You cannot help but hear the dire warnings from those “in the know” that point to very difficult times in the near future. Some are predicting massive food shortages due to the war in the Ukraine. Obviously, with any shortage comes higher prices which will only be compounded by record inflation. Medical experts are saying that pandemics should be anticipated along with unpredictable mutant strains developing, such as we’ve seen with Covid 19. Many in finance point to a coming recession or even depression.
For the willing, there are lots of things to worry about. According to the McCourtney Institute for Democracy at Penn State’s most recent Mood of the Nation Poll, 84% of Americans say they are either extremely or very worried about the future in 2022. What is going to happen next? Will we be able to endure the turbulence? Can we find the solutions we need when problems arise? Statistically, the majority choose to worry, but not for its helpful effects. In an article titled, “How Worrying Affects the Body,” Dr. Debra Fulghum Bruce said, “Chronic worrying can affect your daily life so much that it may interfere with your appetite, lifestyle habits, relationships, sleep, and job performance. Many people who worry excessively are so anxiety-ridden that they seek relief in harmful lifestyle habits such as overeating, cigarette smoking, or using alcohol and drugs.” Worry is, in short, a downward spiral.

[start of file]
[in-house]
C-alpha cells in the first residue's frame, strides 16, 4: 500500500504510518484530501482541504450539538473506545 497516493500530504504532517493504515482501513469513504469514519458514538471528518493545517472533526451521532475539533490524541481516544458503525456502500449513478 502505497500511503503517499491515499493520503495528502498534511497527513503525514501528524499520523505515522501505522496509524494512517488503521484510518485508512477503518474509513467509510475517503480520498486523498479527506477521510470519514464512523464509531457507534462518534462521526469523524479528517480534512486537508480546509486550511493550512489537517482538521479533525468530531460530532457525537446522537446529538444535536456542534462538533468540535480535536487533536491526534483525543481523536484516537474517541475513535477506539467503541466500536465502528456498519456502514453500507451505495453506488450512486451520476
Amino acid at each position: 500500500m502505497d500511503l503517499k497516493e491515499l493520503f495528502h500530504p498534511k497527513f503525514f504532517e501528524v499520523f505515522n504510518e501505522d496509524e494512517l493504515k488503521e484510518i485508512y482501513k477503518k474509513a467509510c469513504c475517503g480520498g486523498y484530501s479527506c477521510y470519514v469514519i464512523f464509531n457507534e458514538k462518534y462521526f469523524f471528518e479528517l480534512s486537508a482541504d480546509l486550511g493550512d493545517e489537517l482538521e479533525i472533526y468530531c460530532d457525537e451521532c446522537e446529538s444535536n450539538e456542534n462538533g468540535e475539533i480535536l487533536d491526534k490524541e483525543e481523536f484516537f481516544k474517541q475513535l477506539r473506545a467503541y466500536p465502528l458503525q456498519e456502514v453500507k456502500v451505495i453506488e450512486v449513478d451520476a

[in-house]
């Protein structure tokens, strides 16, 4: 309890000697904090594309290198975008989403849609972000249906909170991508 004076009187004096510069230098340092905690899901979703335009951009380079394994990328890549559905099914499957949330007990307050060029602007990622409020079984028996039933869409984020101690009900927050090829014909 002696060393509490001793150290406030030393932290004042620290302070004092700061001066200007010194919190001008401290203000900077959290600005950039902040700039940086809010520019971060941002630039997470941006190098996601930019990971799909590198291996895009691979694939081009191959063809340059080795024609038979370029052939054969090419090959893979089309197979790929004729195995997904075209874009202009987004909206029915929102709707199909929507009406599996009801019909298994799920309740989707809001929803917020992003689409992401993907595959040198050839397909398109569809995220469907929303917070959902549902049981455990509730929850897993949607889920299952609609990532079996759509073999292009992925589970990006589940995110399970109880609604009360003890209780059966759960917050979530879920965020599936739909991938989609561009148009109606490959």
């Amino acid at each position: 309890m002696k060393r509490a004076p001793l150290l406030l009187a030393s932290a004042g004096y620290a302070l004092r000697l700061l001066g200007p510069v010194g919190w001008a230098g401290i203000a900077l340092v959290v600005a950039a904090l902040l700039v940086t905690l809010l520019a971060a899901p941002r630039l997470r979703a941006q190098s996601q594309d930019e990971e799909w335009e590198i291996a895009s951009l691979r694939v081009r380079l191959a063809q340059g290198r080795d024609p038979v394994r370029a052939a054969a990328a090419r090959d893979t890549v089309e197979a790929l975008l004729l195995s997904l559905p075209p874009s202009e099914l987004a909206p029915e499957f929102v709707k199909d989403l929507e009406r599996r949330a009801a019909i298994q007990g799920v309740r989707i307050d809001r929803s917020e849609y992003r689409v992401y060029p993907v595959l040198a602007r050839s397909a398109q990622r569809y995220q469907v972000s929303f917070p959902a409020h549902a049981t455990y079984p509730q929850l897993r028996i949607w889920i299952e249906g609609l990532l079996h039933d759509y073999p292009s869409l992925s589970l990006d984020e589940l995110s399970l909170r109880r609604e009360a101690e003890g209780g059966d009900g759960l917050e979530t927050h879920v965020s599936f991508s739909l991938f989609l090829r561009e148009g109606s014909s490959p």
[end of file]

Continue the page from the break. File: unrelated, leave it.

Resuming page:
Regarding worry, Christ said, “Which of you by worrying can add one cubit to his stature?” (Matthew 6:27). This is not a lightweight statement. For those who do not overlook it, the logic speaks volumes. Worrying to try to add to or take away from our stature is as great and foolish an exercise in futility as we could ever hope to waste our time on. It is brilliant logic because it is irrefutable.
“Therefore, do not worry, saying, ‘What shall we eat?’ or ‘What shall we drink?’ or ‘What shall we wear?’ For after all these things the Gentiles seek. For your heavenly Father knows that you need all these things” (Matthew 6:31-32). Christ knew that there are times when we get a little too big in our own eyes, and we worry as a consequence. So, He reminds us that worrying is what the spiritual Gentiles do. Chronic worrying is a hallmark of those of little faith or of no faith at all.
The solution to overcoming faithlessness, to whatever degree, is just as simple as the irrefutable logic that shows how futile worry is. But seek first the Kingdom of God and His righteousness, and all these things shall be added to you (Matthew 6:33). When God, His Kingdom, and His righteousness are our number one concern each and every day, we’ll be looking to Him and not ourselves for the strength, guidance, and help we need. This logic is of God, and it is irrefutable.
Faith overcomes worry!